Saturday, February 16, 2008

Energy - heating the house

Log Burning in Fireplace by Chris Rogers
Log Burning in Fireplace

Its been a bit chaotic over the last 3 months. Moving house, taking on a business venture and uprooting the whole comfortable existence. At times, I pined after the old house, the old ways of doing things until now.

The vision may appear chaotic but there is planning in this madness. The aim is to engage with the certainty that global warning is changing the weather and growing conditions and to make local changes that reduce our carbon footprint as well as finding new ways of living.

We have now installed the woodstove which is multifuel as we do not preclude using other fuels than wood to keep warm. Wood is still a renewable resource and the woodstove can be independently operated.

Woodburners are easy to fit in existing fireplaces. It took 3 days. The fireplace we have in the house is originally an inglenook fireplace and would have been the hearth of the home. The way these were set up was based on the principle that when you warm the chimney and the bricks in the chimney, the heat rises and in parts warms the rest of the house. That is difficult to maintain with central heating as it heats the air and not the walls which in places are 2 m thick.

I am sure that the fires they lit in 1800 were great, and that they were a lot less sissi about the temperature they could survive with than I am.

To maintain an even temperature in the downstairs kitchen and living space ( which houses a table and chairs and a desk to work on), requires about a load of logs every 6 weeks. At this moment in time, I am burning a type of coal to keep the fire going through the night even though I am up at 6 am. That only takes place when the temperature outside drops to below freezing so is not a necessity all winter long. Using the woodburner will reduce my carbon footprint but I am not quite there with the smokeless fuel used at night. I had initially hoped to keep Mildred the rayburn going but she would not heat sufficiently to cook on and heat the house and released bellows of smoke as she would only heat up sufficiently when you used coal to do so.The firebox was small which precluded larger logs being burned too.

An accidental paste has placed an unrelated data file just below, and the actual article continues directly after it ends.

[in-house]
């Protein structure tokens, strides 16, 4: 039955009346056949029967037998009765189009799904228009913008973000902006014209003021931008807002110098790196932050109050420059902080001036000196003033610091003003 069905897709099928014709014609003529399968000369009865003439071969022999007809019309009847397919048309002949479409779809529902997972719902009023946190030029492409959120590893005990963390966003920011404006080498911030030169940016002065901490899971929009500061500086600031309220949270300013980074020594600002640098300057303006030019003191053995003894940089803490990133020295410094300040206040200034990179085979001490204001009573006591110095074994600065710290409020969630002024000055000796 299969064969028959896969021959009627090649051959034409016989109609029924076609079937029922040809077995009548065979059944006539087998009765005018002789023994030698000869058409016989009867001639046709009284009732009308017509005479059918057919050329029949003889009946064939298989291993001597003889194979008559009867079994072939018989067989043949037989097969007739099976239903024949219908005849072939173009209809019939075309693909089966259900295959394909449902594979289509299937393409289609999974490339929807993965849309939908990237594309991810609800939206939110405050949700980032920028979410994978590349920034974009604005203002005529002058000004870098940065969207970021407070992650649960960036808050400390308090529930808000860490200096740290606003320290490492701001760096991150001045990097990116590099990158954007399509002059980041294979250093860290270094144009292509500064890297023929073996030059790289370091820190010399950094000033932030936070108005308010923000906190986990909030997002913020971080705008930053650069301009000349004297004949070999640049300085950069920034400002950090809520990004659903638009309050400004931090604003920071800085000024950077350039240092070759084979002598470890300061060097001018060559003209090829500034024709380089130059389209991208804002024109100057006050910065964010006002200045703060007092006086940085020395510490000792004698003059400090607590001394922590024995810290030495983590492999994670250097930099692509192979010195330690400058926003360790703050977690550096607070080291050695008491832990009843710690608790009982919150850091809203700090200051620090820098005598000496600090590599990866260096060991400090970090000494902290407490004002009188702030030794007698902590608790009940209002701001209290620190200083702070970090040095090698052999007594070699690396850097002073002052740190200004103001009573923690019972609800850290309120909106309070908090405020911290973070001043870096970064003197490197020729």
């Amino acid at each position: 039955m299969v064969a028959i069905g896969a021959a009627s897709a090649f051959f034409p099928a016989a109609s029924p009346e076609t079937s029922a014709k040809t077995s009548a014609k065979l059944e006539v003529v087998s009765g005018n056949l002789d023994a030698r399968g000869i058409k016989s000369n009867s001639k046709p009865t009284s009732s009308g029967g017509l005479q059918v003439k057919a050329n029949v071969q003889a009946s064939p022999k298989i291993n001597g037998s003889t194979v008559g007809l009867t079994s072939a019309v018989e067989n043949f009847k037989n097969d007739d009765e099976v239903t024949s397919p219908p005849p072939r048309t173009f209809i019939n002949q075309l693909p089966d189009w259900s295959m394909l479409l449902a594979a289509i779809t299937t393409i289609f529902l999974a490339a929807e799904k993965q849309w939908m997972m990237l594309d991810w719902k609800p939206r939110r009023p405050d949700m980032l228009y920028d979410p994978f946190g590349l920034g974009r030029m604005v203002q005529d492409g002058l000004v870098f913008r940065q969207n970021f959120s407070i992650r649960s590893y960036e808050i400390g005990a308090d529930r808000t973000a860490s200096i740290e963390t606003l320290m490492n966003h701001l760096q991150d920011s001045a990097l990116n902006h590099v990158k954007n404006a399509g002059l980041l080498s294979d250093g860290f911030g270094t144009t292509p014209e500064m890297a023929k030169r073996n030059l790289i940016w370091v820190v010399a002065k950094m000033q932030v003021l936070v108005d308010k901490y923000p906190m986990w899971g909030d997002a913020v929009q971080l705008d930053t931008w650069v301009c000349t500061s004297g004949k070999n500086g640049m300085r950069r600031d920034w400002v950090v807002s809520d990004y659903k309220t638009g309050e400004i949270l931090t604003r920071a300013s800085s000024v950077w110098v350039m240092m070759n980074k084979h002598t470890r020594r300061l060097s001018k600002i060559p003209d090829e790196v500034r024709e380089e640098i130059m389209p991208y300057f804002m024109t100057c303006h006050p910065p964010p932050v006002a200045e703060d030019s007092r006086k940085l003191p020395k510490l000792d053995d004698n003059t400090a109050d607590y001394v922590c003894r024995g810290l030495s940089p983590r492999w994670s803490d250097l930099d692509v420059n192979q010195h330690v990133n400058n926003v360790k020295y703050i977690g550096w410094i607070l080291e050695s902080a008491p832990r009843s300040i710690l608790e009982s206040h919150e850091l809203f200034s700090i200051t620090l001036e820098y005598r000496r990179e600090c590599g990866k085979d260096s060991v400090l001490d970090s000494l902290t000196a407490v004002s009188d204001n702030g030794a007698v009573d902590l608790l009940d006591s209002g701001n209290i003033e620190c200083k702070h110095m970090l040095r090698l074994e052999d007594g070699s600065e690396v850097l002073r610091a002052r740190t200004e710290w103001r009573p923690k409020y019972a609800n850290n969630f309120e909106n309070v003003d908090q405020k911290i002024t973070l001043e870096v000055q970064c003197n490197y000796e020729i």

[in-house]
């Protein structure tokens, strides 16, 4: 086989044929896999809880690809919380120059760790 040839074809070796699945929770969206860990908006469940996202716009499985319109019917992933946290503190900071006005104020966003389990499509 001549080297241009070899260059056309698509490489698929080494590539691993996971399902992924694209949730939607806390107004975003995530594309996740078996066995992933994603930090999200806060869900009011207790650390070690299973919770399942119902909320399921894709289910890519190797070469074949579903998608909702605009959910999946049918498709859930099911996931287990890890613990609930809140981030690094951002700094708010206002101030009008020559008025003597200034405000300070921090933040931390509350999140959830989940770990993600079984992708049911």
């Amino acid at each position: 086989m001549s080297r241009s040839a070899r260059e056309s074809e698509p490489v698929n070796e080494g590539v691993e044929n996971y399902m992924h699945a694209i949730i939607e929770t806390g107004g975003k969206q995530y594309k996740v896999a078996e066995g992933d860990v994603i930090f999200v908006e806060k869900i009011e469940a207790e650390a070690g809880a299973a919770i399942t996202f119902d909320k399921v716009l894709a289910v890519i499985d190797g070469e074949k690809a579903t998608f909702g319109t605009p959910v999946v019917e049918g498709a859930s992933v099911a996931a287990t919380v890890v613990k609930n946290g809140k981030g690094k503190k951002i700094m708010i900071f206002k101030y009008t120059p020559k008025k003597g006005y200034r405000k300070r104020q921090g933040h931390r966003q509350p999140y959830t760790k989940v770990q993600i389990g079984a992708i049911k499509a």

Changing from electric to gas is the first step if that is possible, backed up with wood. The woodburner will not only burn wood that is brought in from neighbouring farms but also burns garden prunings that will be stored in the shed as we go along. Similar to what we did at Berrycottage. After heavy weather it is easy to gather small sticks that have fallen from the trees and keep them in a dry place to provide small sticks to start a fire. Next is kindling. Some pieces of furniture that are discarded can be taken apart to provide raw materials for fuel instead of taking it all to landfill. Next come the larger branches from tree prunings, then logs and as a last resort coal to keep it going through the night.

That is the logic of it all. Wood is plenty in these parts and as it burns it releases carbon dioxide ( thanks for the correction comment !) ( which is the same we breathe out). We continue to obtain our logs from treesurgeons and other local sources. When I have worked out how much we need to keep warm over the next few weeks I will be able to plan the amount of logs I need for next winter and find a place to store them in. The amount will then give an indication as to what I can store, and rotate the fuel storage.

My thinking is that if the climate here warms up, some native trees will die down, and in order to make full use of the resources then on offer, I need to have the ability to store the wood and have some idea of how long it will provide me with warmth for years to come. Where these trees may not survive, other species used to warmer climates will take their place. If the climate gets warmer in winter, the need to keep the stove going will reduce and maybe other vegetation can take the place the trees have stood on. I do not know the answers but I am engaging with a thought process of adaptation that makes change possible.

Ultimately, my basic needs for food warmth and shelter are being considered here. I have shelter( although it is in need of repair), I have been cold lately and my food could still be improved upon. Priorities will change over time but warmth is the key in winter, right now.

I am off into the garden to do some work, more tidying, more pruning and planting a few bushes. The cherry tree is in, the gooseberry and rhubarb are ion as are some currant bushes.
Its cold, sunny and beatifully clear which is likely to create a frost later on.

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